Raising and lowering pH levels in an aquarium is an essential skill for hobbyists. There are natural methods and a few hacks to lower pH in a fish tank. The techniques are easy, and this may save your fish. All species need a specific pH to survive.
How to Lower pH in an Aquarium
Maintaining water quality requires constant monitoring and adjusting. Before adding fish, hobbyists need to use a water test kit to measure the tank's pH, which is its acidity or alkalinity. Alkalinity is if the pH is too high. Any small change in pH may stress the fish and even kill them.
The pH scale runs from zero to 14, and pH 7 is neutral. The water test kit helps determine whether the tank's pH levels need to be lower or higher.
Natural Methods to Lower pH
Using natural methods to lower pH is safer than introducing chemicals into the tank environment. Fish keepers may try several techniques. The rule of thumb is to lower the pH a little. Do not drastically reduce the pH all at once, as some fish and plants do not tolerate pH changes well.
Driftwood releases tannic acid into the water and naturally lowers the pH of your aquarium. Only buy driftwood made for fish tanks, with no dyes, chemicals, or preservatives.
Almond leaves help to naturally lower the pH levels in your tank also by releasing tannic acids. The leaves look nice in your tank and provide natural hiding spots for your fish. Replace the almond leaves every six months.
Put the peat moss in a separate, aerated container of hard tap water. Soak the moss for three to four days before adding it to your aquarium. This step prevents the peat moss from turning your water yellow or brown. Place the moss in a filter bag or pantyhose, so it does not float. Do not add it straight into the tank.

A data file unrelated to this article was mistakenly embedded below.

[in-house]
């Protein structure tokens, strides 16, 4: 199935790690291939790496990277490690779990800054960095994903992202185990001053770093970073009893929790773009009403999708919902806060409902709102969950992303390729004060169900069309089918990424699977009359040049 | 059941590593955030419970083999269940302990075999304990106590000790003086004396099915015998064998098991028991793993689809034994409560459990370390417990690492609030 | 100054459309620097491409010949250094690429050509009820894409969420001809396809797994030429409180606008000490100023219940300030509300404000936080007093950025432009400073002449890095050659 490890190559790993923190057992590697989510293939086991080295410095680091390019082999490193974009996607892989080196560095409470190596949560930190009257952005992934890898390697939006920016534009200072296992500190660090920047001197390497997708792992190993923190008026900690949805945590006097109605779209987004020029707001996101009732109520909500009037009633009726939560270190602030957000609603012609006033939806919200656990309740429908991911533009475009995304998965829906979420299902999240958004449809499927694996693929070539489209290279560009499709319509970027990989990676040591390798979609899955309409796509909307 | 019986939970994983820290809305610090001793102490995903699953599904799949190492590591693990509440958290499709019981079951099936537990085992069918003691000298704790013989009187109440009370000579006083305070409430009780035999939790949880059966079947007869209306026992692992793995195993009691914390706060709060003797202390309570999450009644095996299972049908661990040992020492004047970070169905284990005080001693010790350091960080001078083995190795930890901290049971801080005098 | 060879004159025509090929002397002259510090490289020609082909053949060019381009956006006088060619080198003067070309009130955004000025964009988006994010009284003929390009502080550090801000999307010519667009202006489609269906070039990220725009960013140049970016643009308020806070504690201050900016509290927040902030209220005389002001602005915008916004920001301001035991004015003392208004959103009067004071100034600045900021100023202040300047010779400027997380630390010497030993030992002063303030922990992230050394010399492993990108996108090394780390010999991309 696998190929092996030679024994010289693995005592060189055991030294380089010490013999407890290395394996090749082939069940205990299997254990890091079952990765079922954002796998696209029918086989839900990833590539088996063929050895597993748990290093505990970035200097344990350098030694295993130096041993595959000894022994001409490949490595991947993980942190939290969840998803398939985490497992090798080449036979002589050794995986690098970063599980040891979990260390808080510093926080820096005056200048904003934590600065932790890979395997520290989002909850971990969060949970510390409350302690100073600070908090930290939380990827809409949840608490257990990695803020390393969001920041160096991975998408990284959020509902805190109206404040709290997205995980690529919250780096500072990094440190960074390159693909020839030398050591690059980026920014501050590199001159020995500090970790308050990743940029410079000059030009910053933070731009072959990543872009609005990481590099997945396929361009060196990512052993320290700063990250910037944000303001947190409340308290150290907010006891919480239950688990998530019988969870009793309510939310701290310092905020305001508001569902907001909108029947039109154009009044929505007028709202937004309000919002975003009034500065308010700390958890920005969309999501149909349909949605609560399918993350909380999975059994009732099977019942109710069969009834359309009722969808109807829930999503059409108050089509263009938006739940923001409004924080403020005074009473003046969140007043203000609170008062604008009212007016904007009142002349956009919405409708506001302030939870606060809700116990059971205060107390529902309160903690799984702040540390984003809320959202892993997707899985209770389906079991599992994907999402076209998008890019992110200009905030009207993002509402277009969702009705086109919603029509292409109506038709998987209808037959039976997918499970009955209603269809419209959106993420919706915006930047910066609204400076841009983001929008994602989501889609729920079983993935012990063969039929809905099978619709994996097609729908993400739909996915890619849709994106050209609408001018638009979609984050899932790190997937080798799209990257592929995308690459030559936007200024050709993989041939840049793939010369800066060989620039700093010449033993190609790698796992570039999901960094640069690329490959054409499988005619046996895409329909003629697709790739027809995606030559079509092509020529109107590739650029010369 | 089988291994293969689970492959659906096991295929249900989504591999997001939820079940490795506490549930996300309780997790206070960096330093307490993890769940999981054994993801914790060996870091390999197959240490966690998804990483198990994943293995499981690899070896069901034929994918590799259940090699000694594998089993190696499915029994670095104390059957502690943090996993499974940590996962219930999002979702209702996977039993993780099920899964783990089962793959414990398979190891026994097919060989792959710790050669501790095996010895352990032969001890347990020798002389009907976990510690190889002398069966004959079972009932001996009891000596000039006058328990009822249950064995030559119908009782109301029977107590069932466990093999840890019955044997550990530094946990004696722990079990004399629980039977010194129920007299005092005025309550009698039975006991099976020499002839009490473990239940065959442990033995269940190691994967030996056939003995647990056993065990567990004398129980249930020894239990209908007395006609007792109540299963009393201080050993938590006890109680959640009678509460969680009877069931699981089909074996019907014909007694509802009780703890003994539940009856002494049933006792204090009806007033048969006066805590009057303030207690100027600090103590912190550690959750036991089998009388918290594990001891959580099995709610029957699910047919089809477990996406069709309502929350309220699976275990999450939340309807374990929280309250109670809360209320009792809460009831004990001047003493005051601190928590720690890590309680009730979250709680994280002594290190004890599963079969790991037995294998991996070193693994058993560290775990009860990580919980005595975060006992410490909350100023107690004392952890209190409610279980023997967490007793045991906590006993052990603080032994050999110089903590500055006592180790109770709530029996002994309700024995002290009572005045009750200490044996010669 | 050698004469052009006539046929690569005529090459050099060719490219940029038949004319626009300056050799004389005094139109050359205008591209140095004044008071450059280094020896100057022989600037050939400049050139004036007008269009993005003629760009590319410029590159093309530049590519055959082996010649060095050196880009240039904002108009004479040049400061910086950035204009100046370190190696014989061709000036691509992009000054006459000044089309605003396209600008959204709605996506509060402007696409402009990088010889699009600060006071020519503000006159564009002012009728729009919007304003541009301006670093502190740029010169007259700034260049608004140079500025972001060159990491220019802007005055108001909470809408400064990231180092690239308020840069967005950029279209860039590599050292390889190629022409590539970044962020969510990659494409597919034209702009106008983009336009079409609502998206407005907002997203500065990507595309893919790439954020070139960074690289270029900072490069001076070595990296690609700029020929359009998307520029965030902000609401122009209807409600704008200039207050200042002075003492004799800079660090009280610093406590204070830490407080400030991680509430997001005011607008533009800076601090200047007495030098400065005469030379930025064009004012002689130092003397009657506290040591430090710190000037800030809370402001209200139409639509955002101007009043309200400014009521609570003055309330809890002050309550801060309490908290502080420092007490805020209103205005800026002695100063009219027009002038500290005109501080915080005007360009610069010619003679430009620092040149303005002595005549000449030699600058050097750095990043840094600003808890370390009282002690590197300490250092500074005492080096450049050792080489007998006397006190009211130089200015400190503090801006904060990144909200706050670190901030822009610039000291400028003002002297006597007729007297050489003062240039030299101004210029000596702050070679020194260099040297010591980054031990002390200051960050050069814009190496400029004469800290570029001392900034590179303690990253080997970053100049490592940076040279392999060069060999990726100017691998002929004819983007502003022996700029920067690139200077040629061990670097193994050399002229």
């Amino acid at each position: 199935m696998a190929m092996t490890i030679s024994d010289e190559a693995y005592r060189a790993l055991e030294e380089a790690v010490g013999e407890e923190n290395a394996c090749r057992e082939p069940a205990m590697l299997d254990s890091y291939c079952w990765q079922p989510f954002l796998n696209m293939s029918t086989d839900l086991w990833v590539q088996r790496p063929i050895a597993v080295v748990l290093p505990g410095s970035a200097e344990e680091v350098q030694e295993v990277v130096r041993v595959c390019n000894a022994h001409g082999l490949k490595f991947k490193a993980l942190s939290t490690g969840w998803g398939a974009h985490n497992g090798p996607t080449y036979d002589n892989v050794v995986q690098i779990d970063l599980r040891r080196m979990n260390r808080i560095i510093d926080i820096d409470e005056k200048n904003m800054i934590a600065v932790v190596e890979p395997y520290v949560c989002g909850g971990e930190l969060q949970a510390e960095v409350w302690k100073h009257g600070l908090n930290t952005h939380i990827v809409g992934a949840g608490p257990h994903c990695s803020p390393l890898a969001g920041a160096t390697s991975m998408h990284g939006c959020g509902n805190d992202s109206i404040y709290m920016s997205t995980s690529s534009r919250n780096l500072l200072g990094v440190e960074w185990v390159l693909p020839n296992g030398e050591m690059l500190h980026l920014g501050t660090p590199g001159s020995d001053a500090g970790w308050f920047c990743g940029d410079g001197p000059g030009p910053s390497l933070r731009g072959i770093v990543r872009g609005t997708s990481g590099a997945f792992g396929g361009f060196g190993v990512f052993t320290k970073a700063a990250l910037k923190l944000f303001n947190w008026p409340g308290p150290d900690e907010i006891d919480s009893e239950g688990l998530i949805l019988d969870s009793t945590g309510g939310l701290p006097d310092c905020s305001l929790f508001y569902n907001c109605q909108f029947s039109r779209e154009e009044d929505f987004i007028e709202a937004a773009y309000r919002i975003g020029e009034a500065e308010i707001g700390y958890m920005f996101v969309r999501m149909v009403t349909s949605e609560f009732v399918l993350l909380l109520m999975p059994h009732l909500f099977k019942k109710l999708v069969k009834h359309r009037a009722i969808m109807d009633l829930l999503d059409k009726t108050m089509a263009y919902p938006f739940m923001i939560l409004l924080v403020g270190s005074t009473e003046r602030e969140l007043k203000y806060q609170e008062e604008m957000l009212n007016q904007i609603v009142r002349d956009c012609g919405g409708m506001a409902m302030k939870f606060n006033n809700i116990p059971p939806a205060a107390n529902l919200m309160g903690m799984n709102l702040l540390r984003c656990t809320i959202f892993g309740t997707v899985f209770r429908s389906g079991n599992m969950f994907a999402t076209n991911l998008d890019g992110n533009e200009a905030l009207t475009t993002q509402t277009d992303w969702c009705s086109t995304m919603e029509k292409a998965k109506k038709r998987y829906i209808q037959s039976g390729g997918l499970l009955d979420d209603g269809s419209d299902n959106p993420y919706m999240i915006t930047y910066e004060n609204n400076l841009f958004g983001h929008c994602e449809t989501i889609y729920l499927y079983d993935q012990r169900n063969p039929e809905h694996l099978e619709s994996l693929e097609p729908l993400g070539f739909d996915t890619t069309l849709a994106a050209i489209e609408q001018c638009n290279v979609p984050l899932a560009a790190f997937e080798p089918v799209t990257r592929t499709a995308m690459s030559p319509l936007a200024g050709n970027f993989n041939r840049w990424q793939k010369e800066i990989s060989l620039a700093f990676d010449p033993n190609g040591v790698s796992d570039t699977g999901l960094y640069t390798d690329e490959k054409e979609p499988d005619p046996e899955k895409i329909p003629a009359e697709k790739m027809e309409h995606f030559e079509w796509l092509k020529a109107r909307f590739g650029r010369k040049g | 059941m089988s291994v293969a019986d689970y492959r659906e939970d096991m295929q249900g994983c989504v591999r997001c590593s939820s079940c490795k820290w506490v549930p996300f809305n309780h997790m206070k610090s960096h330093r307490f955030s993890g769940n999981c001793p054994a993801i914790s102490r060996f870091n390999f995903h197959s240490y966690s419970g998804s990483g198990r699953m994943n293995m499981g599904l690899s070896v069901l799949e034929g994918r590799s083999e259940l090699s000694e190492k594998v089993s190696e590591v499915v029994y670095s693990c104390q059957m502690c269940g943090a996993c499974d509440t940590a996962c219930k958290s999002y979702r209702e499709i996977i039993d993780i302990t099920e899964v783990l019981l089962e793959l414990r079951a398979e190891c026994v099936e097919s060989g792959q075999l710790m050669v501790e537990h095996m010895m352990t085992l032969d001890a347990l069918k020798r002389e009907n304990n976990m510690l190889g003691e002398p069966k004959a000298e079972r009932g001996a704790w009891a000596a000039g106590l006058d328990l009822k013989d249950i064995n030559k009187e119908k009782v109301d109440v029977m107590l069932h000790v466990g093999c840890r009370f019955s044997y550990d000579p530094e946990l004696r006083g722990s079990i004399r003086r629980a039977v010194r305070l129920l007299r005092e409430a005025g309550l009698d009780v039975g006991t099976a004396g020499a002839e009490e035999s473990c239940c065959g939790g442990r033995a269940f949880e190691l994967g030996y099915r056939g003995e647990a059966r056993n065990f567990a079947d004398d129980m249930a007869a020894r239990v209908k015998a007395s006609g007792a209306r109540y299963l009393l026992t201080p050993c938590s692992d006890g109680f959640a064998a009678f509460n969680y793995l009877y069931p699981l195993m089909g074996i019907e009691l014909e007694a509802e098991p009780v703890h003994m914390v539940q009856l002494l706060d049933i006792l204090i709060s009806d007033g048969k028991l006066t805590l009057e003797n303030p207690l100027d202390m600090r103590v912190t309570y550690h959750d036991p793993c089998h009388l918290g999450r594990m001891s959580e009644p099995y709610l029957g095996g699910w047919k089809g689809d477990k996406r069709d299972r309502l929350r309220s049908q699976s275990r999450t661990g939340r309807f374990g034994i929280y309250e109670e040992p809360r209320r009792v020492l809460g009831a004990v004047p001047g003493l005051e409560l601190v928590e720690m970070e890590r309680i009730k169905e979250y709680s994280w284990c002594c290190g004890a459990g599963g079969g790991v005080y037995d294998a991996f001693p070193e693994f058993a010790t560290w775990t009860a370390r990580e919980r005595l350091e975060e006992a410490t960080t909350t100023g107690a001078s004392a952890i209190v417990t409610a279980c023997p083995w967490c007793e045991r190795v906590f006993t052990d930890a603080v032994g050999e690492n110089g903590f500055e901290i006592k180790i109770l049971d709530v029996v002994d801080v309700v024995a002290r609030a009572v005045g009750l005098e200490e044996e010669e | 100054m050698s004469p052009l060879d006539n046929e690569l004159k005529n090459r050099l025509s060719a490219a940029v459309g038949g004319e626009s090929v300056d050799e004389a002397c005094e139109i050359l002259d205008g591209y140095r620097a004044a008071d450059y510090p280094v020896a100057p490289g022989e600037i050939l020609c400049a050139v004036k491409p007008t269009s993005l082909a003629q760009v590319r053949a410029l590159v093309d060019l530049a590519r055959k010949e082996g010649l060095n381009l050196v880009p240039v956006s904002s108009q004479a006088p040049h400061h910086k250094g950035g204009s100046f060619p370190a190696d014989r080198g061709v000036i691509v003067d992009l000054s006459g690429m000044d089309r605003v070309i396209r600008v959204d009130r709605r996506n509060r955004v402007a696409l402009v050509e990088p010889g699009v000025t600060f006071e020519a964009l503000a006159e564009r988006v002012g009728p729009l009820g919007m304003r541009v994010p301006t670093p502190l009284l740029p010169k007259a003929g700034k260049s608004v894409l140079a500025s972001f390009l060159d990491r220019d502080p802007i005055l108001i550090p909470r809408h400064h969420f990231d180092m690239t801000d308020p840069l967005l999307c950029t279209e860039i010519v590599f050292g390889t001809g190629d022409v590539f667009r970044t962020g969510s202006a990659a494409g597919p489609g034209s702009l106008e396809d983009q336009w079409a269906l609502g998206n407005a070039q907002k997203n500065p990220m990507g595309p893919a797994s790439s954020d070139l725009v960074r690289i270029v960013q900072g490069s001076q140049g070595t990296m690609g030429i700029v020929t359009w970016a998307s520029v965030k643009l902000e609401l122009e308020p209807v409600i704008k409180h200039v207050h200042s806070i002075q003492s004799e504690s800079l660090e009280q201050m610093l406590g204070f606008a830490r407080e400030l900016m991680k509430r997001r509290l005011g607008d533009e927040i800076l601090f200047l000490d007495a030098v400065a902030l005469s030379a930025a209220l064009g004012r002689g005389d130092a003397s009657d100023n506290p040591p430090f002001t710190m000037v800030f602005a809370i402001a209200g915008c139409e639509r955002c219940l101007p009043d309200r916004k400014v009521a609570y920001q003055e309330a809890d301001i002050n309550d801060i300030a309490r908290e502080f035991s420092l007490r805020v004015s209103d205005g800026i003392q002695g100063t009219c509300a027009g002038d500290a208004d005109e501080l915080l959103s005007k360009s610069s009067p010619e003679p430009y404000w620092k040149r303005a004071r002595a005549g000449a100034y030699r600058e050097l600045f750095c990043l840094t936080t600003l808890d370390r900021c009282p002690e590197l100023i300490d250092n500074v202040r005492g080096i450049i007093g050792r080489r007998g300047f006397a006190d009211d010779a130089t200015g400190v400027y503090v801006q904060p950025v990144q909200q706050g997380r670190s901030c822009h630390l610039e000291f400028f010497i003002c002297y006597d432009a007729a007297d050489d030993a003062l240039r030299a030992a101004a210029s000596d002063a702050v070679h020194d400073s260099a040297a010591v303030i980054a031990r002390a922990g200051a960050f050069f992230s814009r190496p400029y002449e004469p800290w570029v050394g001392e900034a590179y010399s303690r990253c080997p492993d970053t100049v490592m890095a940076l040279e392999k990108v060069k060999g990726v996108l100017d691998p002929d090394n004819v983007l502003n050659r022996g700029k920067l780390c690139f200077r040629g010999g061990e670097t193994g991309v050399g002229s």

Hacks to Lower pH
Don't let little numbers deceive you. Even a small change may change water chemistry drastically.
When vinegar combines with oxygen in the tank water, it converts to carbon dioxide, water, and bicarbonate. This hack reduces the pH in your aquarium. Do not use more than one mL of vinegar per gallon of water.
To increase pH levels, dissolve baking soda in some water and then pour it into your water tank. Let your fish adapt to the pH level increase before adding any more baking soda. A general rule is one teaspoon per five gallons.
What Causes High pH in an Aquarium?
When the pH levels are too high or too alkaline, it may be due to certain stones, rocks, and plants. There is a chance the tank decor is why your water's pH levels are too high. Use your water test kit to quickly evaluate the levels. When you dip the strips of litmus paper in the water, it changes color to indicate the pH level.
The pH Levels May Go up or Down
When there are regular water changes, fish show better coloration, live longer and healthier lives. Water changes may help the pH levels from going up and down. With that in mind, if the pH of the water is too high, you can always lower it. Don't panic!
Hobbyists Need to Know How to Adjust pH
Carefully research the pH of any species you purchase for your tank. When the pH levels are too low, it is due to acid buildup. If the pH levels are too high, rocks and plants are causing the water to change. Cleaning and maintaining the water may solve the problem. Natural methods are always safer than adding chemicals and quickly solve the problem.